What advice would you give to a student looking to major in a business-related field? The biggest piece of advice I’d offer is to explore other areas of study during your first year of college, whether that’s other business majors, science/tech, or liberal arts. Don’t be scared to double major once you find a couple of areas of interest. A business education is a valuable asset that can be enhanced by understanding other fields of study, particularly if you aspire to be in a managerial or strategic role. For instance, a good manager at a tech firm doesn’t necessarily have to be an engineer, but it is crucial to have a foundational understanding of the technology. Likewise, a good leader at an investment bank would benefit from understanding corporate finance in addition to managerial frameworks. The more knowledge you have under your belt, the more opportunities become available, and at that point, the sky is the limit.
What has surprised you most about majoring in business? I’ve been most surprised about how valuable the “soft skills” of business are in different fields of study and other unrelated activities. Early on, I took a Management Communication class taught by Professor John Poirot, who described the class as “business school boot camp.” It was a fast-paced class that quickly refined our written communication (e-mails, memos, etc.), presentation, and professional skills. At one point, I remember myself and my classmates sprinting across the business school to grab memos from the printer to meet impending deadlines. While it initially seemed annoying, I could not possibly quantify how often I’d use these skills in the future. For instance, my engineering design group developed a very successful prototype because my memo writing and presentation skills complimented my teammates’ engineering skills well. Also, most goals that you want to achieve will require you to develop professional relationships will many people of different backgrounds. When building your network, strong communication skills and professionalism always allows you to put your best foot forward. Writing a crafty e-mail and being on time are seemingly simple things that have tremendous power to create opportunities.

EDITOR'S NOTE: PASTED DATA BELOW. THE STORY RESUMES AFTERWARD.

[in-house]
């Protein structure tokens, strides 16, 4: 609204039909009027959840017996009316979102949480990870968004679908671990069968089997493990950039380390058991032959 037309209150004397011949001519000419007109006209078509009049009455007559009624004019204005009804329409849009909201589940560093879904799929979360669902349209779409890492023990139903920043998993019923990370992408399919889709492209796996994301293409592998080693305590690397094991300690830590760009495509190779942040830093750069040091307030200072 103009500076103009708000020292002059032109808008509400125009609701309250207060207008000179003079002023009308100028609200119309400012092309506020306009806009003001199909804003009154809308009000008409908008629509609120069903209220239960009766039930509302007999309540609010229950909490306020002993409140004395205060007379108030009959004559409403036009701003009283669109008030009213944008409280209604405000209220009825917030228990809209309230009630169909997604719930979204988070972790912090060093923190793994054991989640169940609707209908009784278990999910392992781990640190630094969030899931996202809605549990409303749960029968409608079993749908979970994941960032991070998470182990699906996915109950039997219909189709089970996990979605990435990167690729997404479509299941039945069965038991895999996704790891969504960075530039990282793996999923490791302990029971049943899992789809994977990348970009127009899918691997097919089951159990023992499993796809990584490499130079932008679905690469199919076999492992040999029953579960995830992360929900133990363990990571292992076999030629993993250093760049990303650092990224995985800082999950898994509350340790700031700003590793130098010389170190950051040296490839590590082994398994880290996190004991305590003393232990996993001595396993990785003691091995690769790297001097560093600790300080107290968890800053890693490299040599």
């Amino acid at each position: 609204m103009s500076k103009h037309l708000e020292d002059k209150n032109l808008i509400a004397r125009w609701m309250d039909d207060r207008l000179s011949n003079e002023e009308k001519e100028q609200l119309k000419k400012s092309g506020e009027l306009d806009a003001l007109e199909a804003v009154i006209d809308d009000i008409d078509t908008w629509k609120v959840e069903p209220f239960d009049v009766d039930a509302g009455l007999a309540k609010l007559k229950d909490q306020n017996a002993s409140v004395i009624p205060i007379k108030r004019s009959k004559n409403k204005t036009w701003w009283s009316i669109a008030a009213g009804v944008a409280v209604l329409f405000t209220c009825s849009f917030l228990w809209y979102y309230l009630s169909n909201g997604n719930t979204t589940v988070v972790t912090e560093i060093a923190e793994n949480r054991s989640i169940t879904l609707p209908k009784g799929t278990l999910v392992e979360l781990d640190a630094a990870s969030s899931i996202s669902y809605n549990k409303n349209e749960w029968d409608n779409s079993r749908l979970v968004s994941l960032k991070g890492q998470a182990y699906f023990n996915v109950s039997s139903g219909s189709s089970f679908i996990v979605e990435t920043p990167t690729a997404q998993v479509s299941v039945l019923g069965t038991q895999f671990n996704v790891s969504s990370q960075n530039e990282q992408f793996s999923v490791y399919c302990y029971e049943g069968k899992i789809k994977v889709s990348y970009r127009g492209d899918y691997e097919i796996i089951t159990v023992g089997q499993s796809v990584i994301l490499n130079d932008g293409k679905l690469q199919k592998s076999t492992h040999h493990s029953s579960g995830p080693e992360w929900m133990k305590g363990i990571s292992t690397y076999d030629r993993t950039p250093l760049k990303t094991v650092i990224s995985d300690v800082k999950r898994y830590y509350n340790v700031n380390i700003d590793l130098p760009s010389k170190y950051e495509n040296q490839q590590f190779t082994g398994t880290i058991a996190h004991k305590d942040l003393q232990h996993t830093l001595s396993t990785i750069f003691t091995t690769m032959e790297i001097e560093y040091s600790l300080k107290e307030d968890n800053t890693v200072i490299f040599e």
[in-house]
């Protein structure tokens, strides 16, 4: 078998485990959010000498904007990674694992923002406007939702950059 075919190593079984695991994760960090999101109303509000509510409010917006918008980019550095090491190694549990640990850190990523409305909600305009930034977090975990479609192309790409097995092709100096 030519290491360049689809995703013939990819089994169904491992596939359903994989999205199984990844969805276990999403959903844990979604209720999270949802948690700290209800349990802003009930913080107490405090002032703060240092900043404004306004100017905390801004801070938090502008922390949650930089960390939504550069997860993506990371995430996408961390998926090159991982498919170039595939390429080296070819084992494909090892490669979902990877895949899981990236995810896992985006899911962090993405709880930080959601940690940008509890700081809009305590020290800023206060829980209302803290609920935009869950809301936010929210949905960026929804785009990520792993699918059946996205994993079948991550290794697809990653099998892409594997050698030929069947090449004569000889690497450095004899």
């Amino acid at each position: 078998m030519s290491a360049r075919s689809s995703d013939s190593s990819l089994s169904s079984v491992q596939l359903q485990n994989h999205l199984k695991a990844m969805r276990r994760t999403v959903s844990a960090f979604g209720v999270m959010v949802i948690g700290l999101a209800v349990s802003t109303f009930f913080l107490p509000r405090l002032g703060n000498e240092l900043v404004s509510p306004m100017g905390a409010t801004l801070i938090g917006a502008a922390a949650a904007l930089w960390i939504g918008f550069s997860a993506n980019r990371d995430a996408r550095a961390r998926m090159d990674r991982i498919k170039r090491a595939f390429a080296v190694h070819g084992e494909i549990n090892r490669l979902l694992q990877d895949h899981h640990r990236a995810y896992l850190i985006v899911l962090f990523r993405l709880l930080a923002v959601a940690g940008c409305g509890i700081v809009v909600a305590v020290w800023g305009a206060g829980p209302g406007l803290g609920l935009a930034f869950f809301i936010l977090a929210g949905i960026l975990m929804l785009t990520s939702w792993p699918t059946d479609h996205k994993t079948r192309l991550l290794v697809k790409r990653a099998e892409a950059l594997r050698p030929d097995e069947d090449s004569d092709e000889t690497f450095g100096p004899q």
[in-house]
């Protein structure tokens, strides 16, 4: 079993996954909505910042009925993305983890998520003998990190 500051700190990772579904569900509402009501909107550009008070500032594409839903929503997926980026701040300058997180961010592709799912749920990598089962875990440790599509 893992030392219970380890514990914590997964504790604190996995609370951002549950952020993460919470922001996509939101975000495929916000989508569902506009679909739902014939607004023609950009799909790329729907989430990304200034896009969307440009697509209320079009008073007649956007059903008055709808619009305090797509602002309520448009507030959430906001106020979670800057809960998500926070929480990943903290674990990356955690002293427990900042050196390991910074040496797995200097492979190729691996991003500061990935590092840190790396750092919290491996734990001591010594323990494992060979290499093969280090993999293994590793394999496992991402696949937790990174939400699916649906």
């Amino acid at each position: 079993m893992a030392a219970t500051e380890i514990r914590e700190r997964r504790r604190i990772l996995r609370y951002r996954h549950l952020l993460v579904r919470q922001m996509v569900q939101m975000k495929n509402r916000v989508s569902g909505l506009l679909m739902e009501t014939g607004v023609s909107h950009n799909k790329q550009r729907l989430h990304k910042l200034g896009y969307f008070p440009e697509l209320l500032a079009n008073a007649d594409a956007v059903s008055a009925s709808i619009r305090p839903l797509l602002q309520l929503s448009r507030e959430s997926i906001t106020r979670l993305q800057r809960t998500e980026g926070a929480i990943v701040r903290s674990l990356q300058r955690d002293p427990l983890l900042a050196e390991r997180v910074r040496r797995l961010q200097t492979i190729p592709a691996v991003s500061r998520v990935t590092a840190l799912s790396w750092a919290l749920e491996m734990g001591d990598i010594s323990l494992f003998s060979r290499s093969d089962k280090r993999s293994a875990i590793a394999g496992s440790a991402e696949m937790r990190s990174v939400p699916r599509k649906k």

Looking back over your experience, what is the one thing you’d do differently in business school and why? I had to take 19-20 credits per semester on average plus summer school to graduate with a dual-degree, two majors, three minors, and an entrepreneurial management specialization. Despite the work paying off and the fact that I’ve been able to acquire a great cross-functional skillset, I think I would take things slower if I had to do it over again. College has a lot of academic pressures to achieve in your coursework, but ultimately, I think extracurriculars and experience can be equally as valuable. Taking 20 credits a semester made it difficult to fully devote myself to my extracurricular leadership roles and work experience. If I just had one or two semesters with less workload, I think my extracurricular impact could have been much better.